Danny Meyer, the crowned-King of modern hospitality, has a tenet of employee composure, divided into slightly unbalanced halves: to succeed as a restaurant professional (that’s professional of any position, front or back of house), one must first possess the “fifty-one percent,” an innate sense of hospitality, warmth and personality. The other “forty-nine percent,” is the technical ability of the job.
When twenty-two year old Tess arrives alone in New York City, and applies for a position at the “the restaurant,” a hardly-fictionalized Union Square Cafe, it seems she possesses neither. That’s because the narrator’s character starts out flat, an any-girl from any-where who eludes to a background of literary studies and barista skills, hoping to escape her lifeless existence from nowhere, and make it in New York.
Tess gets a job as backwaiter, and what begins is her life–not just in New York, but in the world, at the center of it. She learns about oysters, regions in Burgundy, the mechanics of service, how to taste. She develops a palate.
I became aware of being on stage. I gave a trail of my fingers as I set down each plate as if performing magic. I became aware of the ballet of it. The choreography never rehearsed, always learned midperformance. The reason you felt like everyone was staring at you when you were new is because they were. You were out of sync.
In tandem rises the other “fifty-one percent” of her personal experience, punctuated with drugs, binge-drinking, lustful desire. The world Tess joins soon swallows her whole. Subconscious at first, then pointedly, she nurtures an infatuation for senior server, “Wine-Woman” Simone, who leads the restaurant’s floor, and the “achingly beautiful” bartender Jake, whose relationship with Simone is mysterious and complex. That they are united is certain, but the boundaries–whether they exist, and what they are–seem to change on Tess as she begins to understand them.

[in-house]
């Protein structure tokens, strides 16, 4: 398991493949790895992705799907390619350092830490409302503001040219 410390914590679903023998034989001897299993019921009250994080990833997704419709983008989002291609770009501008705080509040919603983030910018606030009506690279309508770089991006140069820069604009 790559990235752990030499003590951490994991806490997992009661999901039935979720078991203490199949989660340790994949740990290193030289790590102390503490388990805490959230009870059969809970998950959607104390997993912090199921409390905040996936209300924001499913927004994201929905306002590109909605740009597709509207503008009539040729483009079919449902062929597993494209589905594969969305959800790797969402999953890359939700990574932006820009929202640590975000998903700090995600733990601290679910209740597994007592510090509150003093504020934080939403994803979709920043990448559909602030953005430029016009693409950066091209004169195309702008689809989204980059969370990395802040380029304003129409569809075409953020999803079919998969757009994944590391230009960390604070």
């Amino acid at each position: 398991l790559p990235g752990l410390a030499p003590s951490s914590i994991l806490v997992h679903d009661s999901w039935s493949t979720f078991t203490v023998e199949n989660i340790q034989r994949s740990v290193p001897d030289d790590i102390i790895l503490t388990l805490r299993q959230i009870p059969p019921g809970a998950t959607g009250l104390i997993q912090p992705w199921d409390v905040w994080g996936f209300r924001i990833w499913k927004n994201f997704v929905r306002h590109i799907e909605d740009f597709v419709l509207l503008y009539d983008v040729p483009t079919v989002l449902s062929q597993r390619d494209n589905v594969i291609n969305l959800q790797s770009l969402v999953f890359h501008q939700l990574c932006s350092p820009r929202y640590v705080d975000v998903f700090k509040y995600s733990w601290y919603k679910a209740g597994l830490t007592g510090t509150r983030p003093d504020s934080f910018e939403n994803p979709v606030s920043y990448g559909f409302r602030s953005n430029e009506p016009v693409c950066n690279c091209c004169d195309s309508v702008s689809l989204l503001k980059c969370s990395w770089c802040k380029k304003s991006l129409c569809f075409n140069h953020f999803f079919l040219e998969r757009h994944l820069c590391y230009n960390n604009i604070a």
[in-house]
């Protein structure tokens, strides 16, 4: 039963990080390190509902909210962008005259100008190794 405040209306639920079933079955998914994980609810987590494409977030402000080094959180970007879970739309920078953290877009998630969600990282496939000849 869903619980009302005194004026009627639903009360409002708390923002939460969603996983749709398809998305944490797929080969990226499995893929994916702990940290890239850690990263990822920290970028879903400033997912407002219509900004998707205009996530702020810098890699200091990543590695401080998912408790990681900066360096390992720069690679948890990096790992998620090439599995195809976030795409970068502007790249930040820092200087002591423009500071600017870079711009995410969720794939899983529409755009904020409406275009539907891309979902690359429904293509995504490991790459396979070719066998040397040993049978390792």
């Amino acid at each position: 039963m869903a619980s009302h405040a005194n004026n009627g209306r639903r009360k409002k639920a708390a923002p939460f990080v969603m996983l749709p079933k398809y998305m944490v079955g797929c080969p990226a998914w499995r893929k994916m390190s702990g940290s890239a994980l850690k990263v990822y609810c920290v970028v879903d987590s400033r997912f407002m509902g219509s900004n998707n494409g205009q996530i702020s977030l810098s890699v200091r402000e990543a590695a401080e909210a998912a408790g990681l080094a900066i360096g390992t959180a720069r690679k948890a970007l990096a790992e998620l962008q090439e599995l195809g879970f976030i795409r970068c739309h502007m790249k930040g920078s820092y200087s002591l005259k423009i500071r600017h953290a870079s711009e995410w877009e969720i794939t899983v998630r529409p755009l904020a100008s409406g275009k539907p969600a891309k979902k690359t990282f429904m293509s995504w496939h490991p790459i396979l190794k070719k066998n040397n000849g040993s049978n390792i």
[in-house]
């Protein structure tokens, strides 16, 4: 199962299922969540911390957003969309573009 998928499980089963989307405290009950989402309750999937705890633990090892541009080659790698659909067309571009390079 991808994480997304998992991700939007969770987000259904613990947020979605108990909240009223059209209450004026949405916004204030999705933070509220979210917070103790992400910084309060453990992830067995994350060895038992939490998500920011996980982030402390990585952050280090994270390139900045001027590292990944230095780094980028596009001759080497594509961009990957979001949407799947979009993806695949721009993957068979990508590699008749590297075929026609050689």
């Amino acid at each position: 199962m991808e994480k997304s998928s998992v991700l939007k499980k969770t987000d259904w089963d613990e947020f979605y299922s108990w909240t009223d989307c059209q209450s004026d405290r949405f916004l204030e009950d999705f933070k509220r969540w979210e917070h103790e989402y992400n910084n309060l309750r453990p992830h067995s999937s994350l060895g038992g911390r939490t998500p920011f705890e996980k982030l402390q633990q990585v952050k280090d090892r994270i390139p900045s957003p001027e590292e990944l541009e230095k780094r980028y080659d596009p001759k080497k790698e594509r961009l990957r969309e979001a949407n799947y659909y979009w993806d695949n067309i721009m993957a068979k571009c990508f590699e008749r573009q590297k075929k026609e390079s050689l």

Fuck them, I thought, I’m going to quit. Then I saw that Simone was right. I wasn’t the victim. I hadn’t been led anywhere. I had chosen this overgrown, murky path were I couldn’t see five feet in front of me–the drugs, the drinking until black, the embarrassment, the confusion. But really I had chosen the two of them–they were the difficult terrain. I understood what she meant by “let it go.” I didn’t have to quit my job. There had been another route open to me this entire time–a well-lit, well-laid, honest path. I said to myself, Turn around. You do not have to take every experience on the pulse. It’s just dinner. I saw the silent elevator, just me. Another voice said, But then you’ll just be a backwaiter.
It’s this tangled, triangular relationship with her coworkers that tips Tess’ balance back towards self-discovery.
Danler does two things: builds a coming-of-age story full of grit and relief, and divulges the structure and secrets of the restaurant lifestyle. The writing is rich and vague both; the story, like it’s title, sweet and bitter.
Taste, Chef said, is all about balance. The sour, the salty, the sweet, the bitter. Now your tongue is coded. A certain connoisseurship of taste, a mark of how you deal with the world, is the ability to relish the bitter, to crave it even, the way you do the sweet.